So much for the government running its programs well

Well, possibly the government health care can run this well.

Auto makers will release their monthly sales reports Tuesday and they're expected to show the first year-to-year increase since 2007. While the Cash for Clunkers program is getting all the credit, local car dealers are still waiting for their cash.

During the month long program, Billion Automotive sold close to a thousand vehicles but has only been reimbursed for 272 of them. Vern Eide sold over 200 cars and has only been paid for 27 of them, and that's fueling lots of concerns in the auto industry.

Billion Automotive cashed in during Cash for Clunkers, but owner Dave Billion is still waiting for the rest of his money from the government run program, $3.2 million.

"I wonder how long they'd wait if I owed them $3.2 million. I think they'd be at my door or at least my banker's door," Billion said.

Even though Billion is beginning to get some of his reimbursement money, he's still concerned because he says there doesn't seem to be any rhyme or reason to the program.

When Cash for Clunkers was first announced, dealers were supposed to be reimbursed within 10 days of a sale. Billion says that hasn't happened.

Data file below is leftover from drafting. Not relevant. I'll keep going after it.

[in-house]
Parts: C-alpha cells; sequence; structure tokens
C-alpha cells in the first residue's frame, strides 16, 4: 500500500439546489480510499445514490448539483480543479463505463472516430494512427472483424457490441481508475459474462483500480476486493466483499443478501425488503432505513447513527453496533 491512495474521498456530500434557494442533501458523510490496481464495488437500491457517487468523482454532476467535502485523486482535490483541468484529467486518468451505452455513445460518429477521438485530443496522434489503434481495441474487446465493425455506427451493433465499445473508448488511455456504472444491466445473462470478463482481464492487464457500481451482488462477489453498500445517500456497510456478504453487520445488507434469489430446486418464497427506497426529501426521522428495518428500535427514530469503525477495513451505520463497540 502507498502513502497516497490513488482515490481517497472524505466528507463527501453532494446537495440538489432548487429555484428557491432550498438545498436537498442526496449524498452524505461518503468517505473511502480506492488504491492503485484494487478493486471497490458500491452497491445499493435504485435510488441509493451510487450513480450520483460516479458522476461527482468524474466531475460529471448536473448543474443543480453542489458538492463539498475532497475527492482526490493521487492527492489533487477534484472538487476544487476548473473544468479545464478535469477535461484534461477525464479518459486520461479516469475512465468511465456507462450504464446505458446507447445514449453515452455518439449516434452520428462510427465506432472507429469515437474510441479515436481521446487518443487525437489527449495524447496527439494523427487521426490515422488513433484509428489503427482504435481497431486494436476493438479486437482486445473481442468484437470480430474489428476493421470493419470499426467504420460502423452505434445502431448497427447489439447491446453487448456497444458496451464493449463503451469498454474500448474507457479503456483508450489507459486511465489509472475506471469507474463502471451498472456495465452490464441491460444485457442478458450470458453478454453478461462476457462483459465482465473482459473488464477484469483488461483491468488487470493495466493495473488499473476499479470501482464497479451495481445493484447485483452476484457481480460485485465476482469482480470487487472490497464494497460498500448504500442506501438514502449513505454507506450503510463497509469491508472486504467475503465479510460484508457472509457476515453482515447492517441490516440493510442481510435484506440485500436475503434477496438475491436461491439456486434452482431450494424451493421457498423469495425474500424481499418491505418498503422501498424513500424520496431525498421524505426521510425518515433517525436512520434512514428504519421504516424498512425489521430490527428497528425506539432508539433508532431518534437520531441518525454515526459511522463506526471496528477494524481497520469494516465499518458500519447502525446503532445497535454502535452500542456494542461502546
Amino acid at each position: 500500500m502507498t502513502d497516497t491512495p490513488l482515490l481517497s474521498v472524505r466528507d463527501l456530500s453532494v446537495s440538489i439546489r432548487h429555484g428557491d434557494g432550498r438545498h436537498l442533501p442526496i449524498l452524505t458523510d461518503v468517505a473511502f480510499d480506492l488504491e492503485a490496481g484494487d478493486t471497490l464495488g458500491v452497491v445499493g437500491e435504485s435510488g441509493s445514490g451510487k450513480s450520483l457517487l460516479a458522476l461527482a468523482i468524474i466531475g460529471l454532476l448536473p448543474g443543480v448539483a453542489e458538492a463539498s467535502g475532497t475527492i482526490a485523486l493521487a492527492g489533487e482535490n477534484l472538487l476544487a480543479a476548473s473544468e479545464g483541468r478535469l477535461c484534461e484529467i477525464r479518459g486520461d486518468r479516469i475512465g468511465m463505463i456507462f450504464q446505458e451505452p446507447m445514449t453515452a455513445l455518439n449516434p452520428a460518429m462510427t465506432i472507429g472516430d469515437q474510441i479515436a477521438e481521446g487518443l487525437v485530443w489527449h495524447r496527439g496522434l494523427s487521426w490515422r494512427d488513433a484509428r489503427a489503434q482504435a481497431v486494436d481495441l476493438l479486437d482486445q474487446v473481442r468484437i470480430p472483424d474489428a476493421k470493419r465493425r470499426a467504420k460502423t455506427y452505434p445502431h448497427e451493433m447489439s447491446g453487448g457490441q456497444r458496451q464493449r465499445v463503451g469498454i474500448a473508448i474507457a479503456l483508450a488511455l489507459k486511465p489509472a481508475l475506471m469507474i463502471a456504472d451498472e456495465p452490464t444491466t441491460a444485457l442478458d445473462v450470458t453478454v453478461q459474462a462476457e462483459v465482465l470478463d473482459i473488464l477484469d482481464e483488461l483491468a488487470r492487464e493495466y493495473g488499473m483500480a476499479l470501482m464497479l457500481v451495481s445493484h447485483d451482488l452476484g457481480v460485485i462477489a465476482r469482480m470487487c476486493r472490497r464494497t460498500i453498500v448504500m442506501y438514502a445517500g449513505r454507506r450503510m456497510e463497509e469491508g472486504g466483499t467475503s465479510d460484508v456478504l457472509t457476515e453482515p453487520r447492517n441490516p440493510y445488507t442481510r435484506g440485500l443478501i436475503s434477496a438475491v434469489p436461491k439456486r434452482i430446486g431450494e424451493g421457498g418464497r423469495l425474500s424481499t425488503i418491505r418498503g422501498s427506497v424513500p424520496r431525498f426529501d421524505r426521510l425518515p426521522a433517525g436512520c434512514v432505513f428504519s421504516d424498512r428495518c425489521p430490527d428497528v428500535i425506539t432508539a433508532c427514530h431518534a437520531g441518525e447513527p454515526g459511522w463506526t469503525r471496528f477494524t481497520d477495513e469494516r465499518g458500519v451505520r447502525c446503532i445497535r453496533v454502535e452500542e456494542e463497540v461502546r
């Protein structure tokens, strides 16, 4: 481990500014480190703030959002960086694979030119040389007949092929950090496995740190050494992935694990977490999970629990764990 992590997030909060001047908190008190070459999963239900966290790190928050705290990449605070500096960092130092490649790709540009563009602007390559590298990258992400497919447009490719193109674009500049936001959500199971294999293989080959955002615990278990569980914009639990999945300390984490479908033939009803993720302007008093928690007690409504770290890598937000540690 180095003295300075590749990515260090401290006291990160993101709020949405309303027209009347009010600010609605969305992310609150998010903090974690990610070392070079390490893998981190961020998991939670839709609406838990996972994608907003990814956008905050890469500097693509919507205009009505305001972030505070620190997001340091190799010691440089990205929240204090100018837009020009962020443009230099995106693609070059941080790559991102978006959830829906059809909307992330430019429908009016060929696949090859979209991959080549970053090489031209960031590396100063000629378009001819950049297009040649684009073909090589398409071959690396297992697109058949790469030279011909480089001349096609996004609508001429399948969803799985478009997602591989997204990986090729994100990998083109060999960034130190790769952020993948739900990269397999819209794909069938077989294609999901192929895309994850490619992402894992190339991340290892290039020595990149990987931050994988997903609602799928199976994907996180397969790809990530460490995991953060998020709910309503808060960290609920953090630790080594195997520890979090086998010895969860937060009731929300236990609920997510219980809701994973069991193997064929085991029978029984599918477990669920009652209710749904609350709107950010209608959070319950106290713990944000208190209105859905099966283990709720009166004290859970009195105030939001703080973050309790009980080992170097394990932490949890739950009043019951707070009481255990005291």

"The program started in July and we haven't gotten paid for cars we sold back then, but then on the other hand we got paid for a car we sold last week. They don't have an accurate format. It's not like they're taking the first deals that were submitted and working those. I don't know how they're doing it, no idea. I know it's very random" Billion said. . . . .

"We had a situation where we had a submission, they rejected it for multiple reasons. We didn't see anything wrong with it, so we resubmitted it. They rejected, we resubmitted it. They rejected it, seven times and finally they paid it, and we never changed a single thing on it," Billion said. . . . .

CBS reports on "Car Dealers Still Waiting On 'Clunkers' Cash":

Here's the figure: $2.878 billion. That's how much money the government owes car dealers for the "Cash for Clunkers" program.